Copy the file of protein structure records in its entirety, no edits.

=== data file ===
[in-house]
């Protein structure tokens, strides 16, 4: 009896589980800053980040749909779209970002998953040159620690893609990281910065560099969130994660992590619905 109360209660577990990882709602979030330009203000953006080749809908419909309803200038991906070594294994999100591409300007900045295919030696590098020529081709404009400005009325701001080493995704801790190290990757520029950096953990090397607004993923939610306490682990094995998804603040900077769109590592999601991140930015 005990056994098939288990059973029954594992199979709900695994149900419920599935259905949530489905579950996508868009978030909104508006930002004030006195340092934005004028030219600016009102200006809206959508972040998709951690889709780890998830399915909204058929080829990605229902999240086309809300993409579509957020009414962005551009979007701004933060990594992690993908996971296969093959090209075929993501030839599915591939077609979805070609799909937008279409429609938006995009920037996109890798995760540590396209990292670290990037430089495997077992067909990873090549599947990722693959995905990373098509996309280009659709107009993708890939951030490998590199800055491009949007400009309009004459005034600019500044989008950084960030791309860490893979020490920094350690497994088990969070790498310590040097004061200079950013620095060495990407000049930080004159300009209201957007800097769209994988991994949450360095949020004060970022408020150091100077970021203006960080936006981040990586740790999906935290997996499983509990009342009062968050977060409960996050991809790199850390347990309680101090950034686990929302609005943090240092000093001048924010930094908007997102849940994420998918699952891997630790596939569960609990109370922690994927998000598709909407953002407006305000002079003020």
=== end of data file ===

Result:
[in-house]
């Protein structure tokens, strides 16, 4: 009896589980800053980040749909779209970002998953040159620690893609990281910065560099969130994660992590619905 109360209660577990990882709602979030330009203000953006080749809908419909309803200038991906070594294994999100591409300007900045295919030696590098020529081709404009400005009325701001080493995704801790190290990757520029950096953990090397607004993923939610306490682990094995998804603040900077769109590592999601991140930015 005990056994098939288990059973029954594992199979709900695994149900419920599935259905949530489905579950996508868009978030909104508006930002004030006195340092934005004028030219600016009102200006809206959508972040998709951690889709780890998830399915909204058929080829990605229902999240086309809300993409579509957020009414962005551009979007701004933060990594992690993908996971296969093959090209075929993501030839599915591939077609979805070609799909937008279409429609938006995009920037996109890798995760540590396209990292670290990037430089495997077992067909990873090549599947990722693959995905990373098509996309280009659709107009993708890939951030490998590199800055491009949007400009309009004459005034600019500044989008950084960030791309860490893979020490920094350690497994088990969070790498310590040097004061200079950013620095060495990407000049930080004159300009209201957007800097769209994988991994949450360095949020004060970022408020150091100077970021203006960080936006981040990586740790999906935290997996499983509990009342009062968050977060409960996050991809790199850390347990309680101090950034686990929302609005943090240092000093001048924010930094908007997102849940994420998918699952891997630790596939569960609990109370922690994927998000598709909407953002407006305000002079003020």